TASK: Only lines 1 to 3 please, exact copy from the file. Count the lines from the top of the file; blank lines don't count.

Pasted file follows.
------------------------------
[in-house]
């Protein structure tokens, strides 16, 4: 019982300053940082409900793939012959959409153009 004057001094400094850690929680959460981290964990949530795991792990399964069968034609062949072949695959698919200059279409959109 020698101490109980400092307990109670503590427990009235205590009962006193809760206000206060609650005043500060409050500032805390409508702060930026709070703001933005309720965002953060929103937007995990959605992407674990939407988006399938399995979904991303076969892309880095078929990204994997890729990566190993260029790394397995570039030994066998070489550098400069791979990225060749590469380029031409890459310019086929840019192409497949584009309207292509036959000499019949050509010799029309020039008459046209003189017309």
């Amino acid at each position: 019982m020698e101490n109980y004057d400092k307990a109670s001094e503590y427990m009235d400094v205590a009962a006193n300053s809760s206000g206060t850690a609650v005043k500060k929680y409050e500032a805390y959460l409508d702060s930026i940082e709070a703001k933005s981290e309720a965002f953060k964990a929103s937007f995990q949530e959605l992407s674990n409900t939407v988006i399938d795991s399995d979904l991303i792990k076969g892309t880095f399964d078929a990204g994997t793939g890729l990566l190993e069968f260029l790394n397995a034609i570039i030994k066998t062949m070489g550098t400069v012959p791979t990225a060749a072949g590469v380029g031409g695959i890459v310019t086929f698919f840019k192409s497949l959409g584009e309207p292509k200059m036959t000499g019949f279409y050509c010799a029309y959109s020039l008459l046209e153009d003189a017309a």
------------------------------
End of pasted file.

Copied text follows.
[in-house]
């Protein structure tokens, strides 16, 4: 019982300053940082409900793939012959959409153009 004057001094400094850690929680959460981290964990949530795991792990399964069968034609062949072949695959698919200059279409959109 020698101490109980400092307990109670503590427990009235205590009962006193809760206000206060609650005043500060409050500032805390409508702060930026709070703001933005309720965002953060929103937007995990959605992407674990939407988006399938399995979904991303076969892309880095078929990204994997890729990566190993260029790394397995570039030994066998070489550098400069791979990225060749590469380029031409890459310019086929840019192409497949584009309207292509036959000499019949050509010799029309020039008459046209003189017309």
């Amino acid at each position: 019982m020698e101490n109980y004057d400092k307990a109670s001094e503590y427990m009235d400094v205590a009962a006193n300053s809760s206000g206060t850690a609650v005043k500060k929680y409050e500032a805390y959460l409508d702060s930026i940082e709070a703001k933005s981290e309720a965002f953060k964990a929103s937007f995990q949530e959605l992407s674990n409900t939407v988006i399938d795991s399995d979904l991303i792990k076969g892309t880095f399964d078929a990204g994997t793939g890729l990566l190993e069968f260029l790394n397995a034609i570039i030994k066998t062949m070489g550098t400069v012959p791979t990225a060749a072949g590469v380029g031409g695959i890459v310019t086929f698919f840019k192409s497949l959409g584009e309207p292509k200059m036959t000499g019949f279409y050509c010799a029309y959109s020039l008459l046209e153009d003189a017309a």